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Tracking Body Weight in Cats

Elizabeth A. Berliner, DVM, DABVP (Shelter Medicine Practice & Canine and Feline Practice), Cornell University

Nutrition

|December 2019

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In the Literature

Campigotto AJ, Poljak Z, Stone EA, Stacey D, Bernardo TM. Investigation of relationships between body weight and age among domestic cats stratified by breed and sex. J Am Vet Med Assoc. 2019;255(2):205-212.


FROM THE PAGE …

Feline obesity is of growing concern and mirrors similar trends in humans and other pet species.1,2 A 2006 US study reported 35.1% of cats older than 1 year to be overweight or obese, with obesity occurring most frequently between the ages of 5 and 11 years.3 Obesity in cats has been identified as a risk factor for arthritis, urinary tract disease, skin disease, diabetes mellitus, neoplasia, and hepatic lipidosis.3-5

This retrospective study* analyzed a dataset of 19,015,888 adult cat records from clinics in the United States and Canada between 1981 and 2016 and represented 52,945,410 recorded body weight (BW) measurements. The objective of the study was to characterize BW changes over a pet’s lifespan and investigate associations between BW and breed, sex, and spay/neuter status.

When data from 1995 were compared with data from 2005, peak BW occurred between 6 and 10 years of age in neutered Siamese, Persian, Himalayan, and Maine Coon cats, then declined. When data for short-, medium-, and longhair domestic cats were evaluated, small but significant increases in mean BW were noted in spayed and neutered cats as compared with intact cats. Confounding factors (eg, diet, lifestyle, health status) were not considered in the analysis but could play a role in BW alteration over time. In addition, because this study focused on BW measurements and not body fat or BCS, conclusions could not be made regarding the prevalence of obesity in this population. Of note, 52% of cats had their BW measured only once, which suggests that BW was not routinely recorded at visits or that regular visits were not occurring. The high number of missing BW measurements suggests that this important component of feline health monitoring is routinely being missed in the clinic.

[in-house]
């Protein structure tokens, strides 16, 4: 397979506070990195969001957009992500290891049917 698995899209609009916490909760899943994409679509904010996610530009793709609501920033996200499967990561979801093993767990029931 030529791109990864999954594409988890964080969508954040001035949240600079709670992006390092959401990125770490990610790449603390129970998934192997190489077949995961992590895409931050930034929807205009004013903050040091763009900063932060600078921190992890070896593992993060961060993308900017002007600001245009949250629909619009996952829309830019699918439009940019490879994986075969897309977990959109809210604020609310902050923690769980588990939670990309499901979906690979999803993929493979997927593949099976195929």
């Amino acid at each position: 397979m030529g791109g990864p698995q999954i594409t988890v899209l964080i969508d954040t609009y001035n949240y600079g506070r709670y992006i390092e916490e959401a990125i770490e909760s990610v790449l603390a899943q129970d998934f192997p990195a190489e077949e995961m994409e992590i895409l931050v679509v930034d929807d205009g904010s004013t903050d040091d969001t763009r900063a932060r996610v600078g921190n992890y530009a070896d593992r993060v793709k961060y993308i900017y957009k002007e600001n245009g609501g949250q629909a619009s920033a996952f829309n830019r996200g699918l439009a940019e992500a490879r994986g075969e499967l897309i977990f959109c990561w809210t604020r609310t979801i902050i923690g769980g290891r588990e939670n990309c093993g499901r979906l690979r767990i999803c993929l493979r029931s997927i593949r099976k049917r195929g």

… TO YOUR PATIENTS

Key pearls to put into practice:

1

Monitoring BW is an important component of feline healthcare. Tracking changes in BW over time can help guide clinicians and owners in risk assessment for disease and in developing personalized care plans for cats.

2

BW is an objective measurement that can be useful in tracking the health status of an individual cat. As compared with BW, BCS is more closely correlated with representing body fat but requires staff be trained on how to obtain BCS measurements to be reliable.6,7

3

Communicating with owners about their cat’s BW is an important but sometimes difficult aspect of an annual examination. A positive attitude and patient-directed speech (ie, directly addressing the cat in an empathetic and amusing manner) have been demonstrated to aid in successful clinician– owner interactions regarding weight gain in cats.8

*This study was supported by the IDEXX Chair in Emerging Technologies and Bond-Centered Animal Care.

References

For global readers, a calculator to convert laboratory values, dosages, and other measurements to SI units can be found here.

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